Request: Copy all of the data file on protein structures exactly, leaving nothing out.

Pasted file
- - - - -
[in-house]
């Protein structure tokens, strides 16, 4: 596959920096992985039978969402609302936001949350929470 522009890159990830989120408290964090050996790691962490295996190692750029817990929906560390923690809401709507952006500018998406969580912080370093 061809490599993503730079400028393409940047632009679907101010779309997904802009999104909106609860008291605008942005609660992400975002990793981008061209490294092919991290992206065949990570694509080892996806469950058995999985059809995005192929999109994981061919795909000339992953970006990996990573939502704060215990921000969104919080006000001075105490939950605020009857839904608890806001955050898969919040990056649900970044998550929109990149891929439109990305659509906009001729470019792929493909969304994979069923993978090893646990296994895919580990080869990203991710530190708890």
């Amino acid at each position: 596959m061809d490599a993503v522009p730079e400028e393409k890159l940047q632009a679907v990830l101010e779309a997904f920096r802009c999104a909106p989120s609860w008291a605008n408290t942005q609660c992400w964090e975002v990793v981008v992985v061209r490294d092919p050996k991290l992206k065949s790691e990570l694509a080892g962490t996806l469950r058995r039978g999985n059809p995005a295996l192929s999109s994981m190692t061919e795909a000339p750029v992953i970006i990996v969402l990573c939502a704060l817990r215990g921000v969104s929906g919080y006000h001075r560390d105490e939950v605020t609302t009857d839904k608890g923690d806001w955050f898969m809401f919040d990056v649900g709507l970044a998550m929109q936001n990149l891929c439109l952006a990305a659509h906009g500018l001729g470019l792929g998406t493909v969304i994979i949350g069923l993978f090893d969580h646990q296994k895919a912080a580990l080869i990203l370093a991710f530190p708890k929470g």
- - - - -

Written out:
[in-house]
């Protein structure tokens, strides 16, 4: 596959920096992985039978969402609302936001949350929470 522009890159990830989120408290964090050996790691962490295996190692750029817990929906560390923690809401709507952006500018998406969580912080370093 061809490599993503730079400028393409940047632009679907101010779309997904802009999104909106609860008291605008942005609660992400975002990793981008061209490294092919991290992206065949990570694509080892996806469950058995999985059809995005192929999109994981061919795909000339992953970006990996990573939502704060215990921000969104919080006000001075105490939950605020009857839904608890806001955050898969919040990056649900970044998550929109990149891929439109990305659509906009001729470019792929493909969304994979069923993978090893646990296994895919580990080869990203991710530190708890």
């Amino acid at each position: 596959m061809d490599a993503v522009p730079e400028e393409k890159l940047q632009a679907v990830l101010e779309a997904f920096r802009c999104a909106p989120s609860w008291a605008n408290t942005q609660c992400w964090e975002v990793v981008v992985v061209r490294d092919p050996k991290l992206k065949s790691e990570l694509a080892g962490t996806l469950r058995r039978g999985n059809p995005a295996l192929s999109s994981m190692t061919e795909a000339p750029v992953i970006i990996v969402l990573c939502a704060l817990r215990g921000v969104s929906g919080y006000h001075r560390d105490e939950v605020t609302t009857d839904k608890g923690d806001w955050f898969m809401f919040d990056v649900g709507l970044a998550m929109q936001n990149l891929c439109l952006a990305a659509h906009g500018l001729g470019l792929g998406t493909v969304i994979i949350g069923l993978f090893d969580h646990q296994k895919a912080a580990l080869i990203l370093a991710f530190p708890k929470g």